Castle Frankenstein
As a lifelong scholar of English literature and obsessive fan of classic horror, the most personally impactful destination on my holiday adventure is also a mecca for monster lovers all over the world. When I interviewed Wisconsin Fear Grounds’ owner, Tim Gavinski, a couple of years ago he recalled to me the scariest night of his life spent with his military unit on the grounds of Burg Frankenstein in Darmstadt, Germany. The castle was brought to American pop culture attention in 2008 when SyFy Channel’sGhost Hunters International” did an entire episode on site and declared the ruins “significantly active.”

What are the legends surrounding these mysterious ancient ruins and what is the connection to Mary Shelley’s 200-year-old novel and the 1931 Universal film featuring Boris Karloff as Baron Frankenstein’s monstrous creation?

The castle, built on the Odenwald mountain range overlooking the city of Darmstadt around 1230 is first recounted in a Latin document as “Super castro in frangenstien” which translates as “castle at the top of the Frankenstein.” The document names the founders of the castle as Konrad Reiz von Breuberg and his wife Elisabeth, who assumed the name “von und zu Frankenstein” after construction was complete. Konrad was the founder of the free imperial Barony of Frankenstein, who were the authorities of the local land that included seven villages and were subject of jurisdiction only to the emperor. The castle eventually fell into ruins during the 18th century.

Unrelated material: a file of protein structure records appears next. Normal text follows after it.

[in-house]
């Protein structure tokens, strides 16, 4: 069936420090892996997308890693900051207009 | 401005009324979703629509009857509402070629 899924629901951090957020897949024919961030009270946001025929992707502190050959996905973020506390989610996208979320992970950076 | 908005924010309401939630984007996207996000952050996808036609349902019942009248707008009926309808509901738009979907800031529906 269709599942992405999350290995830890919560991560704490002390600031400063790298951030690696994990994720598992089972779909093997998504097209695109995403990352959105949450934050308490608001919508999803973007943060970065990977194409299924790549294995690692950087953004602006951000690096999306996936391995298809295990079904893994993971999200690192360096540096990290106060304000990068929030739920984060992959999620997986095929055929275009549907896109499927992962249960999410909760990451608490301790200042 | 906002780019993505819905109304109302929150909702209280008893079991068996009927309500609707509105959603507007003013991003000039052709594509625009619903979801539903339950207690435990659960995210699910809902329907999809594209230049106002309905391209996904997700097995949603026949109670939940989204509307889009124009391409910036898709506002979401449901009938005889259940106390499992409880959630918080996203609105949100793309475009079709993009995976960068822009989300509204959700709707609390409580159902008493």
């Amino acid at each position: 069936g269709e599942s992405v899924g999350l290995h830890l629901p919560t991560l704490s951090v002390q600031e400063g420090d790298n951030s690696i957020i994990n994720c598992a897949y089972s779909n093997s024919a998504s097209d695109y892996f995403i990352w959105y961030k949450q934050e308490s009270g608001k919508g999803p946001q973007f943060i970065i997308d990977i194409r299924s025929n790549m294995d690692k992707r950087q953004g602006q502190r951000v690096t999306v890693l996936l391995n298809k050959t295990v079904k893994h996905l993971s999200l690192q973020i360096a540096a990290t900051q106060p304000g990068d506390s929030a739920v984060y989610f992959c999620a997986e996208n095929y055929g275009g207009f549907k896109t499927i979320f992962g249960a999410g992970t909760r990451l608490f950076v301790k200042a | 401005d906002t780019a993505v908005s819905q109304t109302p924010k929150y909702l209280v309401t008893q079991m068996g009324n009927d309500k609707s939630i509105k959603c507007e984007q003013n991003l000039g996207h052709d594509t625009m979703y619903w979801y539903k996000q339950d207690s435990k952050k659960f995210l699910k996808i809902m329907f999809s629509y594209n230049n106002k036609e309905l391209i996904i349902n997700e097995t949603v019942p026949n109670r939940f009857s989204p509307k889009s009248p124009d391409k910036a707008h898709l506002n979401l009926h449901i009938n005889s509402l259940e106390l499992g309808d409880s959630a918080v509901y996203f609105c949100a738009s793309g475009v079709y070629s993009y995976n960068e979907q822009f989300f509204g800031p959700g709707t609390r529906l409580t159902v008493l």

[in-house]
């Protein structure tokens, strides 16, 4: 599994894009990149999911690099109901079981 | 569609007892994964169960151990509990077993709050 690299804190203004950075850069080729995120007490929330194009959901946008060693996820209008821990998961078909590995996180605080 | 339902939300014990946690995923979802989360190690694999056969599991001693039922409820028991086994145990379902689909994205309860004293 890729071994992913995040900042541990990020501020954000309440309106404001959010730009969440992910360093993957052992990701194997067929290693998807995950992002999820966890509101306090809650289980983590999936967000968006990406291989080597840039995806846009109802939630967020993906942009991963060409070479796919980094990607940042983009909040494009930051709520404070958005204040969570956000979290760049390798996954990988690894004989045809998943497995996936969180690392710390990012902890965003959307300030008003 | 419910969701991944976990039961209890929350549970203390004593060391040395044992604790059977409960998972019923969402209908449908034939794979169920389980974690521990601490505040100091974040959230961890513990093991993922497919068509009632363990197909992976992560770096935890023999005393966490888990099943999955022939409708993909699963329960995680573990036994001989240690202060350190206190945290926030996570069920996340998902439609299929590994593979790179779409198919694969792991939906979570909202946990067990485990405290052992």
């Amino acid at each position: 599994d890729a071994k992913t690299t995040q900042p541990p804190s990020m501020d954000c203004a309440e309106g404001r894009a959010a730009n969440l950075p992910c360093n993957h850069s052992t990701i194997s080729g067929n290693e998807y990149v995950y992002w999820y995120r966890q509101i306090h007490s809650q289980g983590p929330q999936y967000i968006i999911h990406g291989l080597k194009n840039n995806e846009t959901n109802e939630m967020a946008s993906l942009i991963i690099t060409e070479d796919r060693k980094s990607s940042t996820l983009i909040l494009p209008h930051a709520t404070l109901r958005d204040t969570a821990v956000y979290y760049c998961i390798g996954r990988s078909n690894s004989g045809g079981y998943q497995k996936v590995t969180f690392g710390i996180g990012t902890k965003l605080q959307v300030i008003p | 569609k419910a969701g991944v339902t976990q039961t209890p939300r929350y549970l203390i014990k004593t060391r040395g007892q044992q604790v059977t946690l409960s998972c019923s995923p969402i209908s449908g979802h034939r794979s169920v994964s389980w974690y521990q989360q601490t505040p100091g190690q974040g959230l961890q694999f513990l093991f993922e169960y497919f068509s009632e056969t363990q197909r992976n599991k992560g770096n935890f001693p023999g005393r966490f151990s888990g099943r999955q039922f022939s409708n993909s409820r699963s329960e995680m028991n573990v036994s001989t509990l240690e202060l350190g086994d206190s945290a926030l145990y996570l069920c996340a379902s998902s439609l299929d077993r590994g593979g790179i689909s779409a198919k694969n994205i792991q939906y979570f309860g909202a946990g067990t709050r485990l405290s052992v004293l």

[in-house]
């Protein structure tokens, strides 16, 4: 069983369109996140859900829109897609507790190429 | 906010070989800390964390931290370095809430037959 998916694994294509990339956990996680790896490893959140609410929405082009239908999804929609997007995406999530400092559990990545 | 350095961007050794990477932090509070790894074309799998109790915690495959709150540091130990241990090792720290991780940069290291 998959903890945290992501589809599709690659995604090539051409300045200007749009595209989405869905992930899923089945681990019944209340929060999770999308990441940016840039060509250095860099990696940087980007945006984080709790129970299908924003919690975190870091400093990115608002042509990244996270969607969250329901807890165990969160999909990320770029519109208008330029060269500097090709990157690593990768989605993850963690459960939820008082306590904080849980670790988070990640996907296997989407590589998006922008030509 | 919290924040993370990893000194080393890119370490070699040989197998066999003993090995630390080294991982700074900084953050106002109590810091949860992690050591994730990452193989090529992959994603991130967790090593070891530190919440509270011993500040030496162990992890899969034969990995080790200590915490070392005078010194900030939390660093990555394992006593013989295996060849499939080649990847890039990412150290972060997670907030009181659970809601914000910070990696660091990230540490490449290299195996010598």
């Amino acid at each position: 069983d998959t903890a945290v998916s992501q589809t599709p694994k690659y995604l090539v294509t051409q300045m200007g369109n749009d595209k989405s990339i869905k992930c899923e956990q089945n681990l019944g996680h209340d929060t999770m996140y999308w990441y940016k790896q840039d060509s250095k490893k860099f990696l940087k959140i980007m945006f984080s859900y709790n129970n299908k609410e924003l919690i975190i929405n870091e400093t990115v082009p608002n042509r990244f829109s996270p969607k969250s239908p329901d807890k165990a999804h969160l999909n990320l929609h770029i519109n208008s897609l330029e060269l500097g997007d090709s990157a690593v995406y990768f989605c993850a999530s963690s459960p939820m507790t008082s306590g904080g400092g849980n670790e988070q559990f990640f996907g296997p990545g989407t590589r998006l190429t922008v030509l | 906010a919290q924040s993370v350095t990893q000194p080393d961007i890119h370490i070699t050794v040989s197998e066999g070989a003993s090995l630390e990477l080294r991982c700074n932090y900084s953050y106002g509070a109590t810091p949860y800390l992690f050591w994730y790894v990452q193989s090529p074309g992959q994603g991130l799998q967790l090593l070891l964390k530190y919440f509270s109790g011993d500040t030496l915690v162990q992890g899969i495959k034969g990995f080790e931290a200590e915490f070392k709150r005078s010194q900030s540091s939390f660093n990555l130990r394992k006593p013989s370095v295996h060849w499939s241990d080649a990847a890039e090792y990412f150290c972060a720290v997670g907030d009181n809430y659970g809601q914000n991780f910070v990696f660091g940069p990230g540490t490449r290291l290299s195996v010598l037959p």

Castle Frankenstein
Perhaps the most infamous resident to have ever lived in the castle was a man named Johann Conrad Dippel who was born in the castle in 1673. Dippel was a well-known alchemist who created what he described as “the elixir of life” called Dippel’s Oil, a dark, viscous liquid made from the destructive distillation of animal bones. Local history claims Dippel practiced both alchemy and anatomy while living in Castle Frankenstein. He was accused of graverobbing and is said to have performed bizarre experiments on cadavers including attempts to transfer the soul from one body to another. Dippel was banned from a number of countries due to his reputation and controversial religious ideas. Just a year before his death, Dippel published a manuscript claiming he had discovered an elixir that would allow him to live to be 135 years old.